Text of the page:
Secure - Function Summary
Specifies security policies (access levels and directories). Return prior settings.
level - Levels are: quit, throw, ask, allow. Query will return settings. (must be: word block)
This function controls file and network access. It uses a dialect to specify security "sandboxes" that allow or deny access. You can set different security levels and multiple sandboxes for networking, files, and specific files and directories.
The argument to the SECURE function can be a word or a block. If you provide a word, a global security level is set for all accesses. If you provide a block, you can specify separate security for files, directories, and networking.
For example, if you write:
the user will be prompted on all file and network accesses. But, if you provide a block as the argument:
you will disable networking (will force a quit if attempted), but ask for user approval for all file access, except to the local directory (which will be allowed).
As you can see, the security dialect consists of a block of paired values. The first value in the pair specifies what is being secured (file or net), and the second value specifies the level of security (allow, ask, throw, quit). The second value can also be a block to further specify read and write security.
The security levels are:
ALLOW - removes all READ and/or WRITE restrictions.
ASK - restricts immediate READ and/or WRITE access and prompts the user for each access attempt, requiring approval before the operation may be completed.
THROW - denies READ and/or WRITE access, throwing an error when a restricted access attempt is made.
QUIT - denies READ and/or WRITE access and quits the script when restricted access is attempted.
For example, to allow all network access, but to quit on any file access:
If a block is used instead of a security level word, it can contain pairs of security levels and access types. This lets you specify a greater level of detail about the security you require. The access types allowed are:
READ - controls read access.
WRITE - controls write, delete, and rename access.
EXECUTE - controls execute access.
ALL - controls all access.
The pairs are processed in the order they appear, with later pairs modifying the effect of earlier pairs. This permits setting one type of access without explicitly setting all others. For example:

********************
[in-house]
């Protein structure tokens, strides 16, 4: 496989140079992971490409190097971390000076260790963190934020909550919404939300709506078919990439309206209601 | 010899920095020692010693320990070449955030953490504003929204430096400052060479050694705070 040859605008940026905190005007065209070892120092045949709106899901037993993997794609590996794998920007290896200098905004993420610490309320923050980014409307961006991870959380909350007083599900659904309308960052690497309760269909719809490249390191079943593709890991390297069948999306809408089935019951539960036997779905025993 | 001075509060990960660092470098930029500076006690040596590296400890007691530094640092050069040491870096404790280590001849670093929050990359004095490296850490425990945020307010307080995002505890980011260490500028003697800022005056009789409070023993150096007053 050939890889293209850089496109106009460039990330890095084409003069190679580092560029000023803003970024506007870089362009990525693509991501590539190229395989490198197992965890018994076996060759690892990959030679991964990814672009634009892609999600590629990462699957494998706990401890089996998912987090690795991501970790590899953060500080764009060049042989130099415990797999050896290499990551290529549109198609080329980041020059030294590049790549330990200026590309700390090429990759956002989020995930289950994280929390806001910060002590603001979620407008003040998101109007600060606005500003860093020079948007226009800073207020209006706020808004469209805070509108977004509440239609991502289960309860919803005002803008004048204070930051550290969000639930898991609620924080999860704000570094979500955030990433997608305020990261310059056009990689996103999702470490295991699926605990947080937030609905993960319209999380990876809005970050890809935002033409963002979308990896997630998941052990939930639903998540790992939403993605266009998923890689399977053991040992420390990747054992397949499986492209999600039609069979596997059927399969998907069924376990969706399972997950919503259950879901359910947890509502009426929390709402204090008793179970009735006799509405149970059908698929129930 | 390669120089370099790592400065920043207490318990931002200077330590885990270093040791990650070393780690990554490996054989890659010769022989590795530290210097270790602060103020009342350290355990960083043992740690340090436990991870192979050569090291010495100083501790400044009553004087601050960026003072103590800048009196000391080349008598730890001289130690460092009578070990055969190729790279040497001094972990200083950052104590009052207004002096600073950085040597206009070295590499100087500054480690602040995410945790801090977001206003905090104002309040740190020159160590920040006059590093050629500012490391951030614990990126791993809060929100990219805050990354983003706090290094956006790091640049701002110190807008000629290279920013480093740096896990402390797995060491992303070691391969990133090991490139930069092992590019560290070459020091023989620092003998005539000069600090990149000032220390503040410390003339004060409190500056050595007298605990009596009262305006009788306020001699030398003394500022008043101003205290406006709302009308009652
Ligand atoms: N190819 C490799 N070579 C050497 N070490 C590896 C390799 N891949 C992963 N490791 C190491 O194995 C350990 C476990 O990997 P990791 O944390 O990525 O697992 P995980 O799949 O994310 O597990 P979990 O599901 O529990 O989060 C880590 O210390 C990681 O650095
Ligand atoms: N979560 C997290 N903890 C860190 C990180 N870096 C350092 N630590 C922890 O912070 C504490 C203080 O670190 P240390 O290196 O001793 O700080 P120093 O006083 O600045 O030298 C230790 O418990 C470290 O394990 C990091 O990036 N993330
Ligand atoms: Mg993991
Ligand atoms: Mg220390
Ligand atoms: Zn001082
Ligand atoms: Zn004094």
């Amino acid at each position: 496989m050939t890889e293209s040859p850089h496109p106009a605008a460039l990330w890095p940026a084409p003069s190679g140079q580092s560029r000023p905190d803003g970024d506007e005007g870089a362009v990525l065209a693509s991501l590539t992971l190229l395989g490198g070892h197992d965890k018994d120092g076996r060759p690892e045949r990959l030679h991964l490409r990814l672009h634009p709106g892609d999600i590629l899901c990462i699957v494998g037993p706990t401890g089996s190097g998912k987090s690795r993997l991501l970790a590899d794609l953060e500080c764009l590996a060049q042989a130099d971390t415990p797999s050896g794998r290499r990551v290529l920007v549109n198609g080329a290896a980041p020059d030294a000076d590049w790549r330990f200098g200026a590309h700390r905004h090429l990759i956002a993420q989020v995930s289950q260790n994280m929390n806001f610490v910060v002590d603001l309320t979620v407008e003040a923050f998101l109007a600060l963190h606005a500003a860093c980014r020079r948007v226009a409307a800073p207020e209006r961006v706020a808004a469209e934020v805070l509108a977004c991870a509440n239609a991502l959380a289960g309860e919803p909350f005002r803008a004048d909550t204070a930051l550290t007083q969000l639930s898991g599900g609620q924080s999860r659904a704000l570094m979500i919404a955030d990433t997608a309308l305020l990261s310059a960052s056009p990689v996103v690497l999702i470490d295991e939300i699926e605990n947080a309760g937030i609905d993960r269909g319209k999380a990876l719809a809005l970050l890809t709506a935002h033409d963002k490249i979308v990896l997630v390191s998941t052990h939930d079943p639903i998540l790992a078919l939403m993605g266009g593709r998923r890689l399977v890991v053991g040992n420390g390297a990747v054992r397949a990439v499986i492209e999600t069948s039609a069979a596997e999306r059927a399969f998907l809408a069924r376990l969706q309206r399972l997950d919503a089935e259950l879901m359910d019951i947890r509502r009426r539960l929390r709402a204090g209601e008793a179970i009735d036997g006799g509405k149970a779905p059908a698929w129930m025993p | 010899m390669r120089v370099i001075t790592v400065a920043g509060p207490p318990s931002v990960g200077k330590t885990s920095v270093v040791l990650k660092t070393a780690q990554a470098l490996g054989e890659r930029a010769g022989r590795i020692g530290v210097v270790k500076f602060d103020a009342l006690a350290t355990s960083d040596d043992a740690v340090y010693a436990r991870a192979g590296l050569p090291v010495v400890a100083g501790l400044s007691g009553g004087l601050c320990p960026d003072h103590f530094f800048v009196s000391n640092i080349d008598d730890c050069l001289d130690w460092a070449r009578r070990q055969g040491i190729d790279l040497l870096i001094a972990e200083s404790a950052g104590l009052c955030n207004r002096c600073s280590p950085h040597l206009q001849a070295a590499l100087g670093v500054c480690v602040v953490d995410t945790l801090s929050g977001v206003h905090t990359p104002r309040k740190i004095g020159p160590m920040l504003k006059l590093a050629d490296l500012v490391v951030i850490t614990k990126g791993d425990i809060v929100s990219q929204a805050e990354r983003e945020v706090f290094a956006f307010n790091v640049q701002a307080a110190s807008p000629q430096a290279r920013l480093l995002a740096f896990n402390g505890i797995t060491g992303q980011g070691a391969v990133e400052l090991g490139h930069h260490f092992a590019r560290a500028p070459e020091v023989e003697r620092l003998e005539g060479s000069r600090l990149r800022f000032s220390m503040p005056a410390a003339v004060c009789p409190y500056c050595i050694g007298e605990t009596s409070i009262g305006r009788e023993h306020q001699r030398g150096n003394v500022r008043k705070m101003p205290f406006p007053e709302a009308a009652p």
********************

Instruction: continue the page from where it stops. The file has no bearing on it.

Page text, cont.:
The above sets the security level to ask for all operations except for reading (which is allowed).
This technique can also be used for individual files and directories. For example:
will prompt the user if an attempt is made to read the %source directory, but it will allow all operations on the %object directory. Otherwise, it uses the default (quit).
If no security access level is specified for either network or file access, it defaults to ASK. The current settings will not be modified if an error occurs parsing the security block argument.
The SECURE function returns the prior security settings before the new settings were made. This is a block with the global network and file settings followed by file or directory settings. The word QUERY can also be used to obtain the current security settings without modifying them:
Using QUERY, you can modify the current security level by querying the current settings, modifying them, then using the secure function to set the new values.
Note that lowering the security level produces a change security settings requestor to the user. The exception is when the REBOL session is running in quiet mode which will, instead, terminate the REBOL session. No request is generated when security levels are raised. Note that the security request includes an option to allow all access for the remainder of the scripts processing.
When running REBOL, the -s argument can be provided on the command line to specify an initial security of:
The +s argument will specify:
You can also use the --secure argument to specify any other default security level on REBOL startup.